Site Energy Consumption:
The buildings electric meter measures site energy consumption. Energy can be saved at the site using energy storage because chillers are fully loaded, most of the time, operating at their most efficient condition. Chillers in partial storage strategies are operating upstream of ice storage. The chillers cool the upper half of the delta T so they don't have to work as hard making operation more efficient on peak. Larger cooling loop delta T's can be used because of the series architecture of chiller and the partial ice storage reducing flow and pumping energy. Colder air temperatures can be distributed into the space with partial ice as well reducing the volume of air and fan energy requirements. Most designs today have oversized chillers. Oversized chillers never get to operate at their most efficient point. Larger chillers need larger pumps and cooling towers, which also operate at part load conditions. Up to 14% savings of site energy has been documented using energy storage compared to conventional cooling. energy storage varies TIME to match capacity. Inefficient unloading is not necessary.

Source Energy Consumption:
Load Factors for North American power plants have been decreasing as more and more facilities become air-conditioned. Load factors have been declining from 1960 when the load factor was about 64% to around 50% today. Heat rates of power plants, the amount of BTU's used to make a kWh, change with load factor. Just like a chiller it is more efficient fully loaded. Power plants used at night are the large efficient base load plants with better heat rates. A typical California power plant, for example has a heat rate of 11, 744 btu/kWh at 30% load and 7,900 btu/kWh when fully load. Heat rates are also better at night because of lower temperatures. A typical Southern California Edison Marginal Plant had a 31% improvement in heat rates during off peak times. Electricity is also 3 to 7% easier to transmit during the nighttime hours.

Source Energy Savings Summary:

  • 20 - 43% savings for shifting On-Peak to Off Peak kWh generation for the Incremental Energy Cost Method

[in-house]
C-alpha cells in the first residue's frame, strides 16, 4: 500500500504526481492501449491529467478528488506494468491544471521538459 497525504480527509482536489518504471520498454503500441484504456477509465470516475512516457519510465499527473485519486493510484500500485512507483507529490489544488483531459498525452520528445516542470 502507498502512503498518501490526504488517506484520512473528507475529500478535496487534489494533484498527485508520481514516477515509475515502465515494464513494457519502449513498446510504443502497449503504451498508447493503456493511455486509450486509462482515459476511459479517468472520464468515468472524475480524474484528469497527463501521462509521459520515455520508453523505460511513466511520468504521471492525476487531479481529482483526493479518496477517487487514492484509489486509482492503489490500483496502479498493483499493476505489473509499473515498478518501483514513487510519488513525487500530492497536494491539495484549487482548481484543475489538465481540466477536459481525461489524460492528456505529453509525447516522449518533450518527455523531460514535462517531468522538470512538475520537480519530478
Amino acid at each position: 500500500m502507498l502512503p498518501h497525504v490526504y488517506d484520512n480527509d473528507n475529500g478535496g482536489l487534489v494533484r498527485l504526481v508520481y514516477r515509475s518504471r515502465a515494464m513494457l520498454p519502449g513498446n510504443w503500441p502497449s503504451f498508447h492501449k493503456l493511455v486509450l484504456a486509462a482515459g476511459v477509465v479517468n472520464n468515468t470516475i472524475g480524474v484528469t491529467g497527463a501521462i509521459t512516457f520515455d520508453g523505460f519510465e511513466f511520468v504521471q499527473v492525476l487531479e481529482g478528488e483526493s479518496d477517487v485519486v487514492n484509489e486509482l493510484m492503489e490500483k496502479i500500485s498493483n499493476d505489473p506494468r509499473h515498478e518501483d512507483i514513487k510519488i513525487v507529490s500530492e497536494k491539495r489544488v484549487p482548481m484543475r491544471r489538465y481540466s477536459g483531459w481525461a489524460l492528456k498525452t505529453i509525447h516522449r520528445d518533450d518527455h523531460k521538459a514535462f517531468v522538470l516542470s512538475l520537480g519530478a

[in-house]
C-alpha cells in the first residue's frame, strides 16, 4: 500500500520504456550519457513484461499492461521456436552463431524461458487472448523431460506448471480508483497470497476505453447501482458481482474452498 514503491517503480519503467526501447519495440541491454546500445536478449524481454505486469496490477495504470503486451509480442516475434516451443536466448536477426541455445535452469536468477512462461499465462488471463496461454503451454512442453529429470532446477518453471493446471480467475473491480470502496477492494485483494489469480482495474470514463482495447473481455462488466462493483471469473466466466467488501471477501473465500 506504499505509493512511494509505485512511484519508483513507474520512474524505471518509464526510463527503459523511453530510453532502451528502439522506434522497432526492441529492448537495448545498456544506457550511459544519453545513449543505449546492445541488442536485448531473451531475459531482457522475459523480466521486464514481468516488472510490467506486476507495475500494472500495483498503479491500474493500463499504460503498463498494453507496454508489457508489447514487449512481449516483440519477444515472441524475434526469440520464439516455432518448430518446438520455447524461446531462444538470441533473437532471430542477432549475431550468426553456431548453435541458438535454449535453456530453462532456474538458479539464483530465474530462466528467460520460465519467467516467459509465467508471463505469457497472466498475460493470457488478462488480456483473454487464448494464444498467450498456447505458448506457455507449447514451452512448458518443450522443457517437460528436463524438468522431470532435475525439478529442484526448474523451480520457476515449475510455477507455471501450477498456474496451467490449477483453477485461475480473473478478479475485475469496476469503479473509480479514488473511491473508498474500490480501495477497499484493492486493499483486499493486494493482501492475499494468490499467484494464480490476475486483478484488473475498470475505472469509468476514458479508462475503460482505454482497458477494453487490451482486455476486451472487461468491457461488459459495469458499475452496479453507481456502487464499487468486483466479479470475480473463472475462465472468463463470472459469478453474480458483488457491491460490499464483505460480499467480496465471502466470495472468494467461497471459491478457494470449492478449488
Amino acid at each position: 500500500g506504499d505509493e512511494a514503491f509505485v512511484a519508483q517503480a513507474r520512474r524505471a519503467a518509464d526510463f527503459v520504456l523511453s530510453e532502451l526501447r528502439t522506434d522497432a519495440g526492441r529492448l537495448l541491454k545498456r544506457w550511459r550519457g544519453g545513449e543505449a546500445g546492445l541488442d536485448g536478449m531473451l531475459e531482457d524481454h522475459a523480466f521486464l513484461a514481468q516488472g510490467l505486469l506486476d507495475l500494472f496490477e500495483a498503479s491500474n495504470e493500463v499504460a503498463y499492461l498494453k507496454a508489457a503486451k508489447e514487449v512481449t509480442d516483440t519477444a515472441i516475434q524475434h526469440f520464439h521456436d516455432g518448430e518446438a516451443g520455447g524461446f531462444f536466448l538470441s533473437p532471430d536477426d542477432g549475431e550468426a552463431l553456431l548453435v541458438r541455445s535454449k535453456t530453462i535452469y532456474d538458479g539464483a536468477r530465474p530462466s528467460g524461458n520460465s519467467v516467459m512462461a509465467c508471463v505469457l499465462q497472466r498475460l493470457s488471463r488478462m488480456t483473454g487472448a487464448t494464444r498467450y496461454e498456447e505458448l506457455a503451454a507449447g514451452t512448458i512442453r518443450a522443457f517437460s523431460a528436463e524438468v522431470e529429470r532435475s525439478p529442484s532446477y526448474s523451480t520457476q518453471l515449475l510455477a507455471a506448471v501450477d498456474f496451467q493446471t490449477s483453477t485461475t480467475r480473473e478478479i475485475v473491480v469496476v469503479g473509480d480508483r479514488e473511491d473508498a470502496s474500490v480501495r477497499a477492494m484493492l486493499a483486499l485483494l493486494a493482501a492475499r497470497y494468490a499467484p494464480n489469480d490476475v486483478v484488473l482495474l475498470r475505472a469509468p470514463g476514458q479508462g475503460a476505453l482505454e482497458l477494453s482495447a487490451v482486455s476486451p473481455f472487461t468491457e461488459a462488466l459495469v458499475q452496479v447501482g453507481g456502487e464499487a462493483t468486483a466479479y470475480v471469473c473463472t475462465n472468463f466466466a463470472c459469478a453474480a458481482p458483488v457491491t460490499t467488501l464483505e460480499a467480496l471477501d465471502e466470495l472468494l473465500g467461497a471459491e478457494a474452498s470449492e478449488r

• 8 - 24% savings for shifting On-Peak to Off Peak kWh generation for the Marginal Plant Method
  • 3 to 7% lower transmission line losses

    California Energy Commission

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Can energy storage be applied to facilities with a night time cooling load?

Many of our projects have nighttime cooling. A rule of thumb to start with says that if the cooling load is less than 20% of the daytime peak a system can be designed to cool the nighttime load with the ice making system. If that nighttime load is greater than 20% a more effective design may be to install a separate chiller. Many systems have two or more chillers. A large system for a skyscraper might have a very efficient non-glycol chiller for base and nighttime loading. A separate ice system can generate energy storage and/or enhance the daytime cooling.

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How different is designing an energy storage System from a conventional chilled water system?

TES designs need different equipment and control specifications. Those different specifications need to be developed and do have real costs. Other than that TES design is not much different from conventional chilled water design. A designers first few jobs may cost more than conventional cooling in order to develop procedures and TES specifications. Most all of the experienced TES designers say after a few projects that their TES designs cost the same as conventional cooling. There may be state and federal energy grants or rebates to help offset these costs. Some designer's look at these added job costs as an investment in marketing to develop a niche that provides them with a competitive advantage a marketplace. Some designers will compete for a client with scope and a conventional scope; then provide a cost add for a TES design. The additional costs can be repaid with shared energy savings.